The pop journalists were quick to latch onto the term and they applied it in a nasty sort of pigeonholing way to a number of bands that were around in the early 80's -- most of which did not sound much like the Banshees (or anyone else for that matter). The journalists were more concerned with looks. The (Southern Death) Cult was foremost amongst these bands. Like the Banshees, they wore a lot of black and silver and had extreme black hair. The Sisters of Mercy were also labeled gothic. When they split, Wayne Hussey founded the Mission, and they [the Mission] carried the label with them, despite being different musically. Finally, The Fields of the Nephilim appeared. They (perhaps) consciously and deliberately got themselves labeled Gothic despite looking and sounding quite different from what had previously been labeled Goth.

The fans of bands like the Sisters of Mercy, Bauhaus and Siouxsie and the Banshees liked to dress up in a lot of black. The music they liked was something of a backlash against the colorful disco music of the seventies. The Banshees were a punk band before they mellowed. Punk was breathing its last breath as Gothdom gathered speed, so one could claim Gothdom grew out of punk. The music of Joy Division, the Sisters and Bauhaus was angst-ridden, but all their hatred was turned inward. The music was typified by introspective lyrics. Many of the new Goth followers were introspective too. Some were a bit confused by the label and started to think that the label Goth was in some way connected with the Victorian Gothic revival and Gothic horror. Because enough of them thought that, it eventually became true. [Why would anyone use the term gothic to describe this new angst-filled, mysterious, introspective music? It is because this music created a mood reminiscent of the Victorian era Gothic writers. There is no other applicable usage of the term. Its original descriptive intentions were obviously meant to refer to the Victorian-related definition of gothic.]

NME and Sounds were not oblivious to this and produced many hilarious articles poking fun at the Goths amongst their readers. They said that being Goth was about sitting around in circles on the floor of pubs (bars) smoking a lot and talking about being a bat. Some readers get angry at this list. Luckily, most Goths have a good enough sense of humor to laugh at themselves once in a while. The first generation Goths complain that second and third generation Goths often seem to think that Gothdom is about wearing the blackest black, with a lot of silver jewelry and looking as thin and pale as possible. In common with their older brethren, they avoid the crass commercialism of mainstream rock and gather together to share their woes. They read Bram Stoker and Anne Rice and talk about being vampires. They read H.P. Lovecraft and talk about the end of the world. The sounds that were described as Gothic were appearing in other countries besides the UK in the late seventies, but I have yet to see any evidence that they were using the word... Today Goth is about music, literature, art and clothes. [Many will argue that it is also a mind set. See Critical Analysis for more.]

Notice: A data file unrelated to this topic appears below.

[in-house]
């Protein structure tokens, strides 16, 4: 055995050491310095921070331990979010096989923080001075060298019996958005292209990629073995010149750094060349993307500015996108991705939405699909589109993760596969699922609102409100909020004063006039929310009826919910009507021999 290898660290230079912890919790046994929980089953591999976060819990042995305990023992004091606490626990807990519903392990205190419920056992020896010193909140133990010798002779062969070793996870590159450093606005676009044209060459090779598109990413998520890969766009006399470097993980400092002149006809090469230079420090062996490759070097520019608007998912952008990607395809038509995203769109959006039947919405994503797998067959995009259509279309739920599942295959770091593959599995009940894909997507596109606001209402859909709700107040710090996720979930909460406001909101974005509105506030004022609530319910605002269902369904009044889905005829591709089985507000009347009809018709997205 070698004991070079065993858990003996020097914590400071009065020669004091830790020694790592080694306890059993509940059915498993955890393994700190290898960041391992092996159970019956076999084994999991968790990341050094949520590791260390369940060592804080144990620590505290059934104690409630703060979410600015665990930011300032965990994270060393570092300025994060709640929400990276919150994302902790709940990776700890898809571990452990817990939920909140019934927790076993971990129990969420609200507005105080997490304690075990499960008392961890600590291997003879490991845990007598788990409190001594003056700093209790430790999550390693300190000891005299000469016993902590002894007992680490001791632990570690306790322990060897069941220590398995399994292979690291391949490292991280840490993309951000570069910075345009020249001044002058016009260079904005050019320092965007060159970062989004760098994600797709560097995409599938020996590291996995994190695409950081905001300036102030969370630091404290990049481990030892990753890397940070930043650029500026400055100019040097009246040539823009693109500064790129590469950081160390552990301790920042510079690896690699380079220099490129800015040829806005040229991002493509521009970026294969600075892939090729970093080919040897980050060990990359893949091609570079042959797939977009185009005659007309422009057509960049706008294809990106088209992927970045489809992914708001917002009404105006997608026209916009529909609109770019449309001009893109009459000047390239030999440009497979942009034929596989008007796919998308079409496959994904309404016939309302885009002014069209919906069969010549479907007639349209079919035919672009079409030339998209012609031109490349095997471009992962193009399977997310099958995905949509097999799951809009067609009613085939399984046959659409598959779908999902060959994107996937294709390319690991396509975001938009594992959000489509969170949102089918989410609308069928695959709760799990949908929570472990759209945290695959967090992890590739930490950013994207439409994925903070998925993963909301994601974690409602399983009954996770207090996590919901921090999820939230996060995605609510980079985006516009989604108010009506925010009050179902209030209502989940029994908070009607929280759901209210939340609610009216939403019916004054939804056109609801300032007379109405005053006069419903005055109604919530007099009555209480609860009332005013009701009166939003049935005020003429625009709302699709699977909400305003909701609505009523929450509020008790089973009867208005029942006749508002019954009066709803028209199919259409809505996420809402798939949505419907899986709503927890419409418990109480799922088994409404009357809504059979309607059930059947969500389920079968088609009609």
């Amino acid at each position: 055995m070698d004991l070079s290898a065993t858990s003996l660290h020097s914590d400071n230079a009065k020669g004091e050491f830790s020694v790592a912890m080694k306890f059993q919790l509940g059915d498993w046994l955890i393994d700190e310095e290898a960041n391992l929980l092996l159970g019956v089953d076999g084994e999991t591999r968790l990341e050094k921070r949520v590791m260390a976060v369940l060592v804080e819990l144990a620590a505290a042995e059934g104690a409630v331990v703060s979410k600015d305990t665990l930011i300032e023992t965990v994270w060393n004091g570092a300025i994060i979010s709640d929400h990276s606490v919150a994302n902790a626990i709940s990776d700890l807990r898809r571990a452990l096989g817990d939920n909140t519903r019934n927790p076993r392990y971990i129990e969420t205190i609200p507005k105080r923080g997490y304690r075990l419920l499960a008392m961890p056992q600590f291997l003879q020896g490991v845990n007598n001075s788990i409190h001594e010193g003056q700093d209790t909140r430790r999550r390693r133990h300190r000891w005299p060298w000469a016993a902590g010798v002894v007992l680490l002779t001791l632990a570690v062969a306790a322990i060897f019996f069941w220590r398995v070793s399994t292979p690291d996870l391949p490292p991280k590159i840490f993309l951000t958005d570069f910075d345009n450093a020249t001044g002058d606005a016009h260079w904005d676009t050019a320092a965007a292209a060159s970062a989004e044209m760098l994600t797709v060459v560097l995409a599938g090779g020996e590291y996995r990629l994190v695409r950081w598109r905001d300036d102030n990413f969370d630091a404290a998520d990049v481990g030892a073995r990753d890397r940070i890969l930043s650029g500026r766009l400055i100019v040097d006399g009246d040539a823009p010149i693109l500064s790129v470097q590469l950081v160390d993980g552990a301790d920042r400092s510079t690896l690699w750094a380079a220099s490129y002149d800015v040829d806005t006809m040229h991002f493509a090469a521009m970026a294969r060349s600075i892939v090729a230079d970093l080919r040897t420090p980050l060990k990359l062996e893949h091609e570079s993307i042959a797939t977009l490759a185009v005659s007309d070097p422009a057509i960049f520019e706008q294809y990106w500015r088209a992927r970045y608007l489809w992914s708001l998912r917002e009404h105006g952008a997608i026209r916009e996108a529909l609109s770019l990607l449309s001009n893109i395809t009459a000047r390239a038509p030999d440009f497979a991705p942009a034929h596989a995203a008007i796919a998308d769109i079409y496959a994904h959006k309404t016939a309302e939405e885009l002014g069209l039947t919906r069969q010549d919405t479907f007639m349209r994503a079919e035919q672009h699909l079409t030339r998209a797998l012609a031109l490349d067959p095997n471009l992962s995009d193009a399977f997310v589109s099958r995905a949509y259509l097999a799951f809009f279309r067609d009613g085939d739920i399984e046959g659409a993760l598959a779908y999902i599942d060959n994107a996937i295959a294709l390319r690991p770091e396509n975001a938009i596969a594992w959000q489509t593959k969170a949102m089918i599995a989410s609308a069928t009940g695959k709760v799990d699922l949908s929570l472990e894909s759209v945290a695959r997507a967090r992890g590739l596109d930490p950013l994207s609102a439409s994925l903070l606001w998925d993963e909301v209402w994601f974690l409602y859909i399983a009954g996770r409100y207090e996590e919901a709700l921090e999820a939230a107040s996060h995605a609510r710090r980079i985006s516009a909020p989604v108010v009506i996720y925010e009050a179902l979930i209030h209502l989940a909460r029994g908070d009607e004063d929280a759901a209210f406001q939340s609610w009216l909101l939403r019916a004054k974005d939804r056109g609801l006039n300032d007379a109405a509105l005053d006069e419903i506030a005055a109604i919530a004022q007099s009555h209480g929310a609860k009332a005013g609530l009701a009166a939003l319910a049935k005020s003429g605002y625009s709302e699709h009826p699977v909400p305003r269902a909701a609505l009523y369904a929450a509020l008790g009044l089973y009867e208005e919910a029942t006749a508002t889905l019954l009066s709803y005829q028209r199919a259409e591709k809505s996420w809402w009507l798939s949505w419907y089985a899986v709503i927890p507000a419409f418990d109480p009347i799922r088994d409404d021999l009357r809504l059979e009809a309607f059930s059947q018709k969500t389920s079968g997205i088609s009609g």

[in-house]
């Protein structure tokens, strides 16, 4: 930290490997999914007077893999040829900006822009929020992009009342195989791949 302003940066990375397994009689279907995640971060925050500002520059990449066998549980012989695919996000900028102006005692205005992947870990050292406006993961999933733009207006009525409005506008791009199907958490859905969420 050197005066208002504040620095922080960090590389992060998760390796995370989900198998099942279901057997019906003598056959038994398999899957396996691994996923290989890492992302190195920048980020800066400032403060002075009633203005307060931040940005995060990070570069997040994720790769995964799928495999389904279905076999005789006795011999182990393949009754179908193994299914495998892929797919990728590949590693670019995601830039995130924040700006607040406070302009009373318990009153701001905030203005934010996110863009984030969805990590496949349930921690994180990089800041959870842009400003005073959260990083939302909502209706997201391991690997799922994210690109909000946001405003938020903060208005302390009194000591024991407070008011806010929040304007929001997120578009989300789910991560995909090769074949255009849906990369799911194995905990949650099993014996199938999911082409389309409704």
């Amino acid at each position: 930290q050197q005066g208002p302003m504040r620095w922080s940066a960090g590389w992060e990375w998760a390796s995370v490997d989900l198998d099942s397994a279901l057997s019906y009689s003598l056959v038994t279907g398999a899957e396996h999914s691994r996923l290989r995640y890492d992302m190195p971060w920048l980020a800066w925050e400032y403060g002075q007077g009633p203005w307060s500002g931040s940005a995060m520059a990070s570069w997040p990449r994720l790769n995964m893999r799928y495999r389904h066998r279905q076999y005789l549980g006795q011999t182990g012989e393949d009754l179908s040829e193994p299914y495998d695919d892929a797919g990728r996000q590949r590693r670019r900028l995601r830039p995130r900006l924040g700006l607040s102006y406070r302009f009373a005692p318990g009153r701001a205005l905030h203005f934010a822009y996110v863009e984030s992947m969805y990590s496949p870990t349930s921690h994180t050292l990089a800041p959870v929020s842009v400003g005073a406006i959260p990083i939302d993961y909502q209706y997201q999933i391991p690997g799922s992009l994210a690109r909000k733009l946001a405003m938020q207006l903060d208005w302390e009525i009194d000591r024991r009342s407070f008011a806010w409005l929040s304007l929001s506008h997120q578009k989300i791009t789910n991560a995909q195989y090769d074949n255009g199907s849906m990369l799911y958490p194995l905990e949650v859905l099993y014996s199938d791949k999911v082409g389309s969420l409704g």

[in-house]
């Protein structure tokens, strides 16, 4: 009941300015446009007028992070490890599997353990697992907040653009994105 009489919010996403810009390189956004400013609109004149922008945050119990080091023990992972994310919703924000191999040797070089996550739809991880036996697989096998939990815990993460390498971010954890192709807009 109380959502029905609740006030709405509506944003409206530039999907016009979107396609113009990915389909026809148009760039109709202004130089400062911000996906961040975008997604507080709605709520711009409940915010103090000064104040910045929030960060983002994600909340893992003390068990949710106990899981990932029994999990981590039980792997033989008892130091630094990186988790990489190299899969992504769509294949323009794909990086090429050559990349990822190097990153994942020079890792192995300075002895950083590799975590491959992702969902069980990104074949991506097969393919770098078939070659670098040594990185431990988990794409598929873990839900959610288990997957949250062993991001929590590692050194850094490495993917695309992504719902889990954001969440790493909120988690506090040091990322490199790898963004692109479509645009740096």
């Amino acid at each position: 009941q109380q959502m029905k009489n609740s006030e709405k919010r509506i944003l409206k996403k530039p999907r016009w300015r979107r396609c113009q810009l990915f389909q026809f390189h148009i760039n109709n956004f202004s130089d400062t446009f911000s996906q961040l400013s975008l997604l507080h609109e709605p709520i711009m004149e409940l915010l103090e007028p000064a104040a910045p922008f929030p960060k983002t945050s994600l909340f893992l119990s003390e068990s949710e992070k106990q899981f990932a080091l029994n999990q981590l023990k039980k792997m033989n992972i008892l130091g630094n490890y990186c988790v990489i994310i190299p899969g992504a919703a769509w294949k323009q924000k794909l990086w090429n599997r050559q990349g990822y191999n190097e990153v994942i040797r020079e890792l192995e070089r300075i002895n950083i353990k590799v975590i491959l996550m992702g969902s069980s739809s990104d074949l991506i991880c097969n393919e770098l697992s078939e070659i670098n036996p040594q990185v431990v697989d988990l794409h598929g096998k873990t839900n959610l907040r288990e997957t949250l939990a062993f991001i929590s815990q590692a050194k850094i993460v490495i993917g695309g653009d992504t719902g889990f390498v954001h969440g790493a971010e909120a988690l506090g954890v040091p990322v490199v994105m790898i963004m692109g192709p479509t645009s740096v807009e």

From Gothic in the Early Days: as remembered by Jonathan Grey featured in issue 6 of a zine called The Web

In observing the newest generation of Goths as they make their shadowy way through life, I have been struck by the fact that the origins of Goth may have been lost in the mists of time. Speaking as one who was a part of the original divine madness, I'd like to present my view of the Beginning. Gothic, at least, British and German Gothic, didn't begin in the late seventies with Bauhaus, et al. Rather, it originated in the mid-seventies, with groups like Ultravox, Gary Numan, and (of course) The Damned. They dark visions of these early bands filled many a young mind with thoughts of deviance and corruption. The first generation were not, as some seem to think, so many depressive whiners. Of course there was a certain tragic beauty to our music and actions, but anyone who participated in the Batcave's dark celebrations could not possibly view us in the same light as the doom and gloom crowd. The early Goths kept more to the spirit of historical and literary Gothic...

Comments by Robert Smith of The Cure in an interview featured in the Fall 1992 issue #19 of Propaganda magazine

"It's like it happened yesterday," he sighs. "I felt a special camaraderie with certain bands like [Siouxsie and] the Banshees and Joy Division. The first crop of punk bands [like the Sex Pistols] had faded from the scene, and a new crop came up 'round '79 and '80, who were much darker and moodier -- less anarchic. Bands like Joy Division, us [The Cure], Gang of Four, Echo and the Bunnymen. The only early punk bands who survived were the ones able to make that transition, like Siouxsie and the Banshees and The Damned..."

Bela Lugosi's Dead: A song released in 1979 on the Small Wonder label by the band Bauhaus. The lyrics are:

White on white
translucent black capes
back on the rack.
Bela Lugosi's dead.
The bats have left the bell tower,
the victims have been bled,
red velvet lines the black box.

Bela Lugosi's dead.
Undead Undead Undead.

The virginal brides
file past his tomb,
strewn with time's dead flowers,
bereft in deathly bloom,
alone in a darkened room
the count.

Bela Lugosi's dead.
Undead Undead Undead.

Oh Bela, Bela's undead.